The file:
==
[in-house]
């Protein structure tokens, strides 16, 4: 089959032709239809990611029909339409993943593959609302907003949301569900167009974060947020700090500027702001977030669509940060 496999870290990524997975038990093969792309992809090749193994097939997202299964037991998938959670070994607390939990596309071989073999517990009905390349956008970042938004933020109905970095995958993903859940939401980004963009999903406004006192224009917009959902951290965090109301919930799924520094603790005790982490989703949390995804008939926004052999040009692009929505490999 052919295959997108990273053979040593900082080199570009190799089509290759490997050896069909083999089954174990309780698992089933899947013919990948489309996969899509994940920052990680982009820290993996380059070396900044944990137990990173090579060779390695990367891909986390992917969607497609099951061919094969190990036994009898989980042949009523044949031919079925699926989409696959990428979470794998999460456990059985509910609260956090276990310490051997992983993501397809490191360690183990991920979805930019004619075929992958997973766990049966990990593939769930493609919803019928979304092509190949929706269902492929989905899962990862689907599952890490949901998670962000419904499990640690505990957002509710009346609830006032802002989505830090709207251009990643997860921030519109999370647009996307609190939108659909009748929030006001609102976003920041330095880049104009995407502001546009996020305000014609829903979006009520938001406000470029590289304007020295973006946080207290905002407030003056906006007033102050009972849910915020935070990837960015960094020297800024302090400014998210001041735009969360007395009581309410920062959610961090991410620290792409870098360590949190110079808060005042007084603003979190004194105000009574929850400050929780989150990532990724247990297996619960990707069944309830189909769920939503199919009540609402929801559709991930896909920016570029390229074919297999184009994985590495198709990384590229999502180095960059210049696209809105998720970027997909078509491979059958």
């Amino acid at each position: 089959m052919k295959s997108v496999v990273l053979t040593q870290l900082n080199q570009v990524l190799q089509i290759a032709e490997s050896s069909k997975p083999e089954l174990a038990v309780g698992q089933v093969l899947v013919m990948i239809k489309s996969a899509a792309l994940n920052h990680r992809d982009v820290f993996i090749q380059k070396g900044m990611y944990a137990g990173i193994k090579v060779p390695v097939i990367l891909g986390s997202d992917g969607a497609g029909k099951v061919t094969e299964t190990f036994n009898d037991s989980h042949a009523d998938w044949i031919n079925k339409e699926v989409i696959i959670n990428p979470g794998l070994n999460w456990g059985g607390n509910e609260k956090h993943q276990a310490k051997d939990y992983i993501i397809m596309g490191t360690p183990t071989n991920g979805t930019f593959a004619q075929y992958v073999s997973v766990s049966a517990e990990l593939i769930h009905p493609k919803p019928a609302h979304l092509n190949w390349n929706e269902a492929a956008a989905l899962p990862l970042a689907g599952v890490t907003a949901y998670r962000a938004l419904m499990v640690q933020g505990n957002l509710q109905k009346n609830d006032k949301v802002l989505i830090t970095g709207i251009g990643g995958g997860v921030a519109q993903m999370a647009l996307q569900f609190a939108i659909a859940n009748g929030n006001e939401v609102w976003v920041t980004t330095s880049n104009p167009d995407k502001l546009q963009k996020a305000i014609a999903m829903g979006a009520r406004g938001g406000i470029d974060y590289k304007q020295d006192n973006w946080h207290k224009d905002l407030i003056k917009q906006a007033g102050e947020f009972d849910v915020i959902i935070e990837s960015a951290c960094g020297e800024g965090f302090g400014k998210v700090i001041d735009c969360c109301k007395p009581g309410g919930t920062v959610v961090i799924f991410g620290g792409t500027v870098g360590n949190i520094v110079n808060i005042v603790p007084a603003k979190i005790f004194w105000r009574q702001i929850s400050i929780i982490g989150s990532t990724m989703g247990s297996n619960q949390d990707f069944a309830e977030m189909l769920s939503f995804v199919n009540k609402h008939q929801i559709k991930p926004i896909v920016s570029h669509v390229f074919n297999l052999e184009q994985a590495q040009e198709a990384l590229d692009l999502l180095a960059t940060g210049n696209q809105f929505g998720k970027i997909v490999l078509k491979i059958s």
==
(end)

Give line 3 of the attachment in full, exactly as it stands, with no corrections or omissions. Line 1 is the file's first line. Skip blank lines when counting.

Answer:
């Amino acid at each position: 089959m052919k295959s997108v496999v990273l053979t040593q870290l900082n080199q570009v990524l190799q089509i290759a032709e490997s050896s069909k997975p083999e089954l174990a038990v309780g698992q089933v093969l899947v013919m990948i239809k489309s996969a899509a792309l994940n920052h990680r992809d982009v820290f993996i090749q380059k070396g900044m990611y944990a137990g990173i193994k090579v060779p390695v097939i990367l891909g986390s997202d992917g969607a497609g029909k099951v061919t094969e299964t190990f036994n009898d037991s989980h042949a009523d998938w044949i031919n079925k339409e699926v989409i696959i959670n990428p979470g794998l070994n999460w456990g059985g607390n509910e609260k956090h993943q276990a310490k051997d939990y992983i993501i397809m596309g490191t360690p183990t071989n991920g979805t930019f593959a004619q075929y992958v073999s997973v766990s049966a517990e990990l593939i769930h009905p493609k919803p019928a609302h979304l092509n190949w390349n929706e269902a492929a956008a989905l899962p990862l970042a689907g599952v890490t907003a949901y998670r962000a938004l419904m499990v640690q933020g505990n957002l509710q109905k009346n609830d006032k949301v802002l989505i830090t970095g709207i251009g990643g995958g997860v921030a519109q993903m999370a647009l996307q569900f609190a939108i659909a859940n009748g929030n006001e939401v609102w976003v920041t980004t330095s880049n104009p167009d995407k502001l546009q963009k996020a305000i014609a999903m829903g979006a009520r406004g938001g406000i470029d974060y590289k304007q020295d006192n973006w946080h207290k224009d905002l407030i003056k917009q906006a007033g102050e947020f009972d849910v915020i959902i935070e990837s960015a951290c960094g020297e800024g965090f302090g400014k998210v700090i001041d735009c969360c109301k007395p009581g309410g919930t920062v959610v961090i799924f991410g620290g792409t500027v870098g360590n949190i520094v110079n808060i005042v603790p007084a603003k979190i005790f004194w105000r009574q702001i929850s400050i929780i982490g989150s990532t990724m989703g247990s297996n619960q949390d990707f069944a309830e977030m189909l769920s939503f995804v199919n009540k609402h008939q929801i559709k991930p926004i896909v920016s570029h669509v390229f074919n297999l052999e184009q994985a590495q040009e198709a990384l590229d692009l999502l180095a960059t940060g210049n696209q809105f929505g998720k970027i997909v490999l078509k491979i059958s």